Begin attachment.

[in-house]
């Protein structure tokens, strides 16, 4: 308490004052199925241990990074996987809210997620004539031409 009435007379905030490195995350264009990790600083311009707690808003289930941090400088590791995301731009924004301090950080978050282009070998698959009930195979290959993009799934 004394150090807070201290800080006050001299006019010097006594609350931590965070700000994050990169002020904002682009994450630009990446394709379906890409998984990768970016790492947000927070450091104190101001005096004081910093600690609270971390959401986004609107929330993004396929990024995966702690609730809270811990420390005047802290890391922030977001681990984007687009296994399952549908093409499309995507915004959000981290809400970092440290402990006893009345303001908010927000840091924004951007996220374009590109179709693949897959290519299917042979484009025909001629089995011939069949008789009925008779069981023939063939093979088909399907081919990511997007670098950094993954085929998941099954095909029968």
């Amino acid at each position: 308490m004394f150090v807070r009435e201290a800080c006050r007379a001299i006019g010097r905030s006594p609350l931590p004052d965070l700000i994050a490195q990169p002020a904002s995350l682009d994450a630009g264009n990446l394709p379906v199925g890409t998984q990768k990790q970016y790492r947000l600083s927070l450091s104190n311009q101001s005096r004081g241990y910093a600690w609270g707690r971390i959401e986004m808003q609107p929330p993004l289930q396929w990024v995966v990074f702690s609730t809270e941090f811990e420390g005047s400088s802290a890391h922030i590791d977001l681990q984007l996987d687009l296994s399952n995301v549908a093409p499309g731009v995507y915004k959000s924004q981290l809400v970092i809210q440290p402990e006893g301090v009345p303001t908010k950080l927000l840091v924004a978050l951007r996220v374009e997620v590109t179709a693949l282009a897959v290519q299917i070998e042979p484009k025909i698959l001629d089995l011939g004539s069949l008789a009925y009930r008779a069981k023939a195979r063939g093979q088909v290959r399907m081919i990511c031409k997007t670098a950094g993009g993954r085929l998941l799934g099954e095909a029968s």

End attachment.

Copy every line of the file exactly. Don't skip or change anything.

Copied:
[in-house]
């Protein structure tokens, strides 16, 4: 308490004052199925241990990074996987809210997620004539031409 009435007379905030490195995350264009990790600083311009707690808003289930941090400088590791995301731009924004301090950080978050282009070998698959009930195979290959993009799934 004394150090807070201290800080006050001299006019010097006594609350931590965070700000994050990169002020904002682009994450630009990446394709379906890409998984990768970016790492947000927070450091104190101001005096004081910093600690609270971390959401986004609107929330993004396929990024995966702690609730809270811990420390005047802290890391922030977001681990984007687009296994399952549908093409499309995507915004959000981290809400970092440290402990006893009345303001908010927000840091924004951007996220374009590109179709693949897959290519299917042979484009025909001629089995011939069949008789009925008779069981023939063939093979088909399907081919990511997007670098950094993954085929998941099954095909029968």
């Amino acid at each position: 308490m004394f150090v807070r009435e201290a800080c006050r007379a001299i006019g010097r905030s006594p609350l931590p004052d965070l700000i994050a490195q990169p002020a904002s995350l682009d994450a630009g264009n990446l394709p379906v199925g890409t998984q990768k990790q970016y790492r947000l600083s927070l450091s104190n311009q101001s005096r004081g241990y910093a600690w609270g707690r971390i959401e986004m808003q609107p929330p993004l289930q396929w990024v995966v990074f702690s609730t809270e941090f811990e420390g005047s400088s802290a890391h922030i590791d977001l681990q984007l996987d687009l296994s399952n995301v549908a093409p499309g731009v995507y915004k959000s924004q981290l809400v970092i809210q440290p402990e006893g301090v009345p303001t908010k950080l927000l840091v924004a978050l951007r996220v374009e997620v590109t179709a693949l282009a897959v290519q299917i070998e042979p484009k025909i698959l001629d089995l011939g004539s069949l008789a009925y009930r008779a069981k023939a195979r063939g093979q088909v290959r399907m081919i990511c031409k997007t670098a950094g993009g993954r085929l998941l799934g099954e095909a029968s």